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Fundamentals of the Nervous System and Nervous Tissue. PART 1. Nervous System. Master control and communication system. Nervous System: Functions. Three overlapping functions Sensory receptors monitor changes inside and outside the body Change – a stimulus

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Fundamentals of the Nervous System and Nervous Tissue


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    1. Fundamentals of theNervous System andNervous Tissue PART 1

    2. Nervous System • Master control and communication system

    3. Nervous System: Functions • Three overlapping functions • Sensory receptors monitor changes inside and outside the body • Change – a stimulus • Gathered information – sensory input • CNS Processes and interprets sensory input • Makes decisions – integration • Dictates a response by activating effector organs • Response – motor output

    4. Basic Divisions of the Nervous System: CNS • Central nervous system (CNS) • Brain and spinal cord • Integrating and command center

    5. Basic Divisions of the Nervous System: PNS • Peripheral nervous system (PNS) • Outside the CNS • Nerves extending from brain and spinal cord • Cranial nerves • Spinal nerves • Link all regions of the body to the CNS

    6. Sensory Input and Motor Output • Sensory signals picked up by sensory receptors • Carried by afferent nerve fibers of PNS to the CNS • Motor signals are carried away from the CNS • Carried by efferent nerve fibers of PNS to effectors • Innervate muscles and glands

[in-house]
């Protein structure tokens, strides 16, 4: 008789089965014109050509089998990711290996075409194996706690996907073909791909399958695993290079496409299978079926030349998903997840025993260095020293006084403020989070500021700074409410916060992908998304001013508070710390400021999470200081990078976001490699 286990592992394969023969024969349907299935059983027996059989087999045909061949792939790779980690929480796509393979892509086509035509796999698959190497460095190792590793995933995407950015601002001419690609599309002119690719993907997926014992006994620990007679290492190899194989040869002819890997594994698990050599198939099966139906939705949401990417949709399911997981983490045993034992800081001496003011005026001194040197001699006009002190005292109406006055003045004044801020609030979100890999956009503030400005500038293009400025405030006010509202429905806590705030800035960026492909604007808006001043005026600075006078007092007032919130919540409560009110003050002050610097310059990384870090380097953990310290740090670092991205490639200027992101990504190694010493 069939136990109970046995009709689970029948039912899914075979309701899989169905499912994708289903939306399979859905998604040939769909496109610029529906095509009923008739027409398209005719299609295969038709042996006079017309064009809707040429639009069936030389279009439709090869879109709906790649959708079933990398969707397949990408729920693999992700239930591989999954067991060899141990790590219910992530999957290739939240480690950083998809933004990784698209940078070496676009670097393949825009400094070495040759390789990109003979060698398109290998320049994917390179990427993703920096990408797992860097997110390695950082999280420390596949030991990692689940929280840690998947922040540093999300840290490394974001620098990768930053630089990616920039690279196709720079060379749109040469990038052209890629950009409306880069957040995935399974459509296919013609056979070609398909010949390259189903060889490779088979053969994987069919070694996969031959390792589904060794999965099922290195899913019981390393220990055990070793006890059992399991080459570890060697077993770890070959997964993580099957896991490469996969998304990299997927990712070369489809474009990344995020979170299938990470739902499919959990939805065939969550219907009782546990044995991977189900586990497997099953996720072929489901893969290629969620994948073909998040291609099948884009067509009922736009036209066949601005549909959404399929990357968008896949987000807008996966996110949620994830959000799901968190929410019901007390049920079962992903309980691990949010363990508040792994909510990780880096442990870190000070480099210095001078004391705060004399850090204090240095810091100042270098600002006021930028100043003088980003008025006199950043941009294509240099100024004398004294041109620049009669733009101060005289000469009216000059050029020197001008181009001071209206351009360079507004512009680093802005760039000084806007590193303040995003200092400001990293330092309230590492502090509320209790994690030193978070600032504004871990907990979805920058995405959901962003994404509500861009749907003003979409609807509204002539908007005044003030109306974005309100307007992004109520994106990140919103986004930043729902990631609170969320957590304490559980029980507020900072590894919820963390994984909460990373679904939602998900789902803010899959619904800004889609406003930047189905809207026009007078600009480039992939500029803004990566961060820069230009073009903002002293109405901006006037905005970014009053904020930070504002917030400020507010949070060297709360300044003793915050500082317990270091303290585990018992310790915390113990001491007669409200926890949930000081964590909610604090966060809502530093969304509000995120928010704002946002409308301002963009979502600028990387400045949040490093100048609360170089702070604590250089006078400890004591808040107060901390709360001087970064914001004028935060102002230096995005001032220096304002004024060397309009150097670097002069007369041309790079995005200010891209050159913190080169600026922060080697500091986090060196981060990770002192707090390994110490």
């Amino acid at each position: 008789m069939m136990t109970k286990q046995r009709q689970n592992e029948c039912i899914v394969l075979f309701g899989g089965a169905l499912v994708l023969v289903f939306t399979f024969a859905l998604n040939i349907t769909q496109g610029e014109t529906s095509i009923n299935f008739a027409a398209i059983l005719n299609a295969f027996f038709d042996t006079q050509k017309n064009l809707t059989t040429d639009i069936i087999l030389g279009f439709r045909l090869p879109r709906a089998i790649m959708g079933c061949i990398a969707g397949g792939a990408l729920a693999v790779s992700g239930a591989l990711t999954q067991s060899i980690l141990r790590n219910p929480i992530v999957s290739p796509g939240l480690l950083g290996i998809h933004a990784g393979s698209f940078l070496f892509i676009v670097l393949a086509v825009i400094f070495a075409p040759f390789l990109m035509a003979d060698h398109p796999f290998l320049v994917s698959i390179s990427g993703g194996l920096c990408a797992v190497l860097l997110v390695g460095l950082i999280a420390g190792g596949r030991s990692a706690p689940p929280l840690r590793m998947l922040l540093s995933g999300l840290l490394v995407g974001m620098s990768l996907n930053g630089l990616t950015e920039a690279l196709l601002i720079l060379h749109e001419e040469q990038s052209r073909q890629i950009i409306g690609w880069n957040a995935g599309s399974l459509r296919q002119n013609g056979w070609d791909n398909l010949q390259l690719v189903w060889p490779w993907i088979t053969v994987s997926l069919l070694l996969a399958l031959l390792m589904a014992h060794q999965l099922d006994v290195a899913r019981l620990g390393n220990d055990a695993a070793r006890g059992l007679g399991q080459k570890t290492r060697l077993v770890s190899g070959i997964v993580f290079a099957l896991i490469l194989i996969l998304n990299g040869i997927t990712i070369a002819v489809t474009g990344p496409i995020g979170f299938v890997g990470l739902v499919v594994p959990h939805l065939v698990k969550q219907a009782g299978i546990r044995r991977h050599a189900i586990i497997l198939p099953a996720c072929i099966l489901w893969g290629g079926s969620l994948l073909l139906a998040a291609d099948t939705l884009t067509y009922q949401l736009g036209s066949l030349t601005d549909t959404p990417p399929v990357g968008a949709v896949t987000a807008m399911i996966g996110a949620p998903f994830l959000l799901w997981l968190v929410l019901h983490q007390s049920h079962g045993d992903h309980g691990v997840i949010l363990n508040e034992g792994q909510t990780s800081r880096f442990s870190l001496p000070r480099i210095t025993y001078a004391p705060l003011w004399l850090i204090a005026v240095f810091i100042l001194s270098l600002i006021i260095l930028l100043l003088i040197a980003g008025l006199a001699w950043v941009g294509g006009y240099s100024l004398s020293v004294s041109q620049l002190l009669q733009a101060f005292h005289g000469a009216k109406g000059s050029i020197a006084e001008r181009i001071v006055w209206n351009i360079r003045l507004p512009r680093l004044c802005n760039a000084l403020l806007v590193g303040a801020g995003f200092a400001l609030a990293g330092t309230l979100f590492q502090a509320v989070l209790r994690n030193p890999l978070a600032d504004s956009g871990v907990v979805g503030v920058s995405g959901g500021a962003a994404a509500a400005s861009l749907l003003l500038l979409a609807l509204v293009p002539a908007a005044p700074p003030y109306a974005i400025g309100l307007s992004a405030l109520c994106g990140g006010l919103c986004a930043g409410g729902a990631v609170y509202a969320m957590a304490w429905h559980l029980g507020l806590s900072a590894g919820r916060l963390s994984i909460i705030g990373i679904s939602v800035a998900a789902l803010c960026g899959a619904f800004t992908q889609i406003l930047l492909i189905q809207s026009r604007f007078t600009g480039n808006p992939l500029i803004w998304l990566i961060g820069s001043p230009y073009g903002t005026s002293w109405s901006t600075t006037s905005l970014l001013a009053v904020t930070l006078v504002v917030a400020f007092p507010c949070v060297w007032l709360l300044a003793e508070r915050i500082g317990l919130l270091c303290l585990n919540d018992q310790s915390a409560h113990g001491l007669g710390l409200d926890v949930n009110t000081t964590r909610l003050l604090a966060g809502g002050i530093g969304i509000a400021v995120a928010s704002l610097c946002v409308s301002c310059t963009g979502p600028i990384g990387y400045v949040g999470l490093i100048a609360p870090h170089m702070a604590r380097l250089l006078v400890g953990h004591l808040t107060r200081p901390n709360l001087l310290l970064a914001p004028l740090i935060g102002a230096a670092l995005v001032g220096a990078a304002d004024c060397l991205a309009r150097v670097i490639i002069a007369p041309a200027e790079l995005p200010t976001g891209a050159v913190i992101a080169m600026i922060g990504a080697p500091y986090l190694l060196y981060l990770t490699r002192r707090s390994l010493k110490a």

7. Sensory Input and Motor Output • Divided according to region they serve • Somatic body region • Visceral body region • Results in four main subdivisions • Somatic sensory • Visceral sensory • Somatic motor • Visceral motor

    8. Somatic Sensory • Somatic sensory • General somatic senses – receptors are widely spread • Touch, pain, vibration, pressure, and temperature • Proprioceptive senses – detect stretch in tendons and muscle • Body sense – position and movement of body in space • Special somatic senses • Hearing, balance, vision, and smell

    9. Visceral Sensory • Visceral sensory • General visceral senses – stretch, pain, temperature, nausea, and hunger • Widely felt in digestive and urinary tracts, reproductive organs • Special visceral senses – taste

    10. Somatic Motor • Somatic motor • General somatic motor – signals contraction of skeletal muscles • Under voluntary control • Often called “voluntary nervous system”

    11. Visceral Motor • Visceral motor • Regulates the contraction of smooth and cardiac muscle and gland secretion • Makes up autonomic nervous system • Controls function of visceral organs • Often called “involuntary nervous system”

    12. Peripheral Nervous System Summary Figure 12.3

    13. Types of Sensory and Motor Information Figure 12.3

    14. Types of Sensory and Motor Information Figure 12.3